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Who's Gonna Win This Thing?, Part IV: Lichtman Makes His Pick

Allan Lichtman, who is in many ways the poor man's Nate Silver, has been predicting presidential outcomes since 1984. He's 9-for-10 in that time, and he's now tentatively made his 2024 pick: Joe Biden. Lichtman actually tipped his hand a couple of weeks ago, but he was the subject of a big piece this week by blogger Chris Cillizza, whose uncritical approach to politics got him canned by CNN. Thanks to the Cillizza piece, Lichtman got a lot of headlines in the last few days.

Lichtman's system, for those who are not familiar, involves 13 "keys" he's identified. If 6 or more of Lichtman's keys are "false" for the party that holds the White House, they will lose. If less than 6 keys are "false," the incumbent party wins. Here are the keys:

  1. Party mandate: After the midterm elections, the incumbent party holds more seats in the U.S. House of Representatives than after the previous midterm elections.
  2. Contest: There is no serious contest for the incumbent party nomination.
  3. Incumbency: The incumbent party candidate is the sitting president.
  4. Third party: There is no significant third party or independent campaign.
  5. Short term economy: The economy is not in recession during the election campaign.
  6. Long term economy: Real per capita economic growth during the term equals or exceeds mean growth during the previous two terms.
  7. Policy change: The incumbent administration effects major changes in national policy.
  8. Social unrest: There is no sustained social unrest during the term.
  9. Scandal: The incumbent administration is untainted by major scandal.
  10. Foreign/military failure: The incumbent administration suffers no major failure in foreign or military affairs.
  11. Foreign/military success: The incumbent administration achieves a major success in foreign or military affairs.
  12. Incumbent charisma: The incumbent party candidate is charismatic or a national hero.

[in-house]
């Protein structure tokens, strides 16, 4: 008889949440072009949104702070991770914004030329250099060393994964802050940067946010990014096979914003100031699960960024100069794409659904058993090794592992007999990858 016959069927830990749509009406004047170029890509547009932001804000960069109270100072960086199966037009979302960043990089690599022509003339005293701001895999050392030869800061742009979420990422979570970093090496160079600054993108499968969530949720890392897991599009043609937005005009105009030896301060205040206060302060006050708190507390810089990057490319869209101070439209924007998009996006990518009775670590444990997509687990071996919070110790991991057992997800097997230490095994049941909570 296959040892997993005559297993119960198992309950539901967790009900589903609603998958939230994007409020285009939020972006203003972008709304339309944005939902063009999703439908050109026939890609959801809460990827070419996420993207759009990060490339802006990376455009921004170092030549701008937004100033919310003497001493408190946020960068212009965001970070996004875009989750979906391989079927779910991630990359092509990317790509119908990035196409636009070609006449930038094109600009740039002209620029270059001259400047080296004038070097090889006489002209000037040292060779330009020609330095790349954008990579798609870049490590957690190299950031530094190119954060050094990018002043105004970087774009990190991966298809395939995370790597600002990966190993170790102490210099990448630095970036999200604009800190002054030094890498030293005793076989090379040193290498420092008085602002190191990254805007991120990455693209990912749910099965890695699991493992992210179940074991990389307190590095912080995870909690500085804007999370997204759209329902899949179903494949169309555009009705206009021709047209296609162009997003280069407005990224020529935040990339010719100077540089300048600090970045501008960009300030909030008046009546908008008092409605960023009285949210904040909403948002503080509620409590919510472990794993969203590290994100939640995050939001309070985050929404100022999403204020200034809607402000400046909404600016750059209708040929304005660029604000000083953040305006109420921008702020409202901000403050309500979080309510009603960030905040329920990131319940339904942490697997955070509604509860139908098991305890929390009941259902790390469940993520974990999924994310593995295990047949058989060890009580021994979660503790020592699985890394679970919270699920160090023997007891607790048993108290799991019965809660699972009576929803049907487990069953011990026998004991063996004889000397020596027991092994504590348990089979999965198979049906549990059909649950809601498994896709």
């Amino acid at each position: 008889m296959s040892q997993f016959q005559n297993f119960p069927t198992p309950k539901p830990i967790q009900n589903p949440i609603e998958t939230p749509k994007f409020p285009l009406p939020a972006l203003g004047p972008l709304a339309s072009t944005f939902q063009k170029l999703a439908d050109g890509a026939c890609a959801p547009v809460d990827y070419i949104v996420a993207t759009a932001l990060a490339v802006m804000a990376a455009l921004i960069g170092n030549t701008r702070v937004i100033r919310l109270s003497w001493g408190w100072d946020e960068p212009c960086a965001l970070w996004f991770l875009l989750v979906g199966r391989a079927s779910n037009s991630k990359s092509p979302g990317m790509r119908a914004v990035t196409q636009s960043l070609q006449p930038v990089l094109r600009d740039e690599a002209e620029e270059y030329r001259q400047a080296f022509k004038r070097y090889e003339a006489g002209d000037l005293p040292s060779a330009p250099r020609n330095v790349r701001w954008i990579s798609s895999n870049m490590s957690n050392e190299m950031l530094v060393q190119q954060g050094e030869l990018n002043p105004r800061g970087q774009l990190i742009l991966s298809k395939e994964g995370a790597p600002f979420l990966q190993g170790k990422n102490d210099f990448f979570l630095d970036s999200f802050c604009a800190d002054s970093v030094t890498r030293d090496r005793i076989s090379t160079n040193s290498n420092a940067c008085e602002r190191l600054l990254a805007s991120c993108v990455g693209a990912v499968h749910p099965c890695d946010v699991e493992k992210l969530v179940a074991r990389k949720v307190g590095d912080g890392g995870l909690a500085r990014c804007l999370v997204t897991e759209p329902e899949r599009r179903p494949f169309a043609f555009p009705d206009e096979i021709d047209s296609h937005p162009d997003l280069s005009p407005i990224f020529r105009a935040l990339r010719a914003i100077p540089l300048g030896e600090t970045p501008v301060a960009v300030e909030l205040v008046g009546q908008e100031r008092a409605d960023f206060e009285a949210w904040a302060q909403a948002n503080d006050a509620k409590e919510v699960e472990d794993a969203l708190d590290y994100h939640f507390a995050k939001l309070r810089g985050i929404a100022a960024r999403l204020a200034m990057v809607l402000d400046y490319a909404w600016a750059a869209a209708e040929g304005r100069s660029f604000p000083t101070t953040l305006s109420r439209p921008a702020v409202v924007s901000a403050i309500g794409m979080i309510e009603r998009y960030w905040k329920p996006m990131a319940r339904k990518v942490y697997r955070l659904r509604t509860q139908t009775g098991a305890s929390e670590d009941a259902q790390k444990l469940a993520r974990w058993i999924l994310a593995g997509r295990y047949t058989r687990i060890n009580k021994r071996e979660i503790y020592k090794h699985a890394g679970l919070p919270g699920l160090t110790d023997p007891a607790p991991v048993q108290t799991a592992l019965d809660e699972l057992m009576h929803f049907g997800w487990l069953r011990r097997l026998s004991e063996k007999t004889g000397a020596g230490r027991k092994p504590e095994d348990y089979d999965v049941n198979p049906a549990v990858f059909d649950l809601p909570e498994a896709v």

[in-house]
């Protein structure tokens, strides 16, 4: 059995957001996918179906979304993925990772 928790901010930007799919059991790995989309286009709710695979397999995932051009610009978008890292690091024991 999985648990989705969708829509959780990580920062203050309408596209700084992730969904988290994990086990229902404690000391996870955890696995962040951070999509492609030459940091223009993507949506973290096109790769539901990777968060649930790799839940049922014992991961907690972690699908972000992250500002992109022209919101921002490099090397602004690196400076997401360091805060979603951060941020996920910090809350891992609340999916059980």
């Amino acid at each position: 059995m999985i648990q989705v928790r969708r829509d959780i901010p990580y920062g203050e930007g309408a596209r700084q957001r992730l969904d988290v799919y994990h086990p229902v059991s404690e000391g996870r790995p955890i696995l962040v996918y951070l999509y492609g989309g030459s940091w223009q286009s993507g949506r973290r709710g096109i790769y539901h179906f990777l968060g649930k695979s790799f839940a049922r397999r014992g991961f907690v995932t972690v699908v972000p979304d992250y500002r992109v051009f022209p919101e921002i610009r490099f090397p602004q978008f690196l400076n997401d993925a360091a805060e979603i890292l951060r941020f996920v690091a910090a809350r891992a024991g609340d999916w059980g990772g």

13. Challenger charisma: The challenging party candidate is not charismatic or a national hero.

Lichtman has 7 "trues" for Biden: 2, 3, 5, 6, 7, 9, 13. He has two "falses": 1 and 12. And he has four undecided: 4, 8, 10, 11. While his "final" prediction won't be made until August, he says the odds of all four of those keys turning against Biden are small. If even one of them turns in his favor, then that's only five "false" keys and Biden wins, according to the system.

We've addressed this a bit in the Q&A, but we thought we would do it more fully here: We are not fans of Lichtman's system, for a number of reasons. To start, the questions are... imprecise. There's a lot of subjective judgment in there, since they rely on the meaning of phrases like "major changes" and "serious contest" and "significant third party." Also, there are too many things where the keys overlap. For example, the Middle East protests on campus—are those "social unrest," or are they a "foreign/military failure," or are they both?

In addition, the system is absolutely unable to predict the extent of a victory or loss. Looking backward, nine of the keys went against the Republicans in 1960, which is a high number and would seem to imply a blowout. And yet, it was one of the closest elections in history. To take another example, four keys went against the Republicans in both 1880 and 1924, which would seem to suggest similarly close outcomes. However, 1880 was decided by 0.9% of the vote and 59 EVs, while 1924 was decided by 25.2% and 246 EVs. If a system can't identify degrees of victory, that kind of suggests it's not measuring things very well. And that's before we get into the fact that applying subjective keys to an election after the results are already known can encourage squeezing the data to fit the narrative.

Most importantly, the thing that gets Lichtman so much press is that he called those 10 elections in advance with a 90% success rate. But, as we wrote a couple of weeks ago, that's not all that impressive. Consider:

Lichtman's batting average is being inflated quite a bit by blowouts. He's 3-1 in elections decided by fewer than 100 EVs, which isn't bad, but flipping a quarter would get you to 2-2, on average. And he's 1-1 in elections decided by fewer than 50 EVs, which is the exact same success rate as that quarter, on average.

We do like that Lichtman's approach emphasizes the importance of governance over campaigning (though it might go a little TOO far in that direction). Beyond that, however, his declaration that Biden is (tentatively) in the catbird seat in 2024? We just don't think it means very much. (Z)

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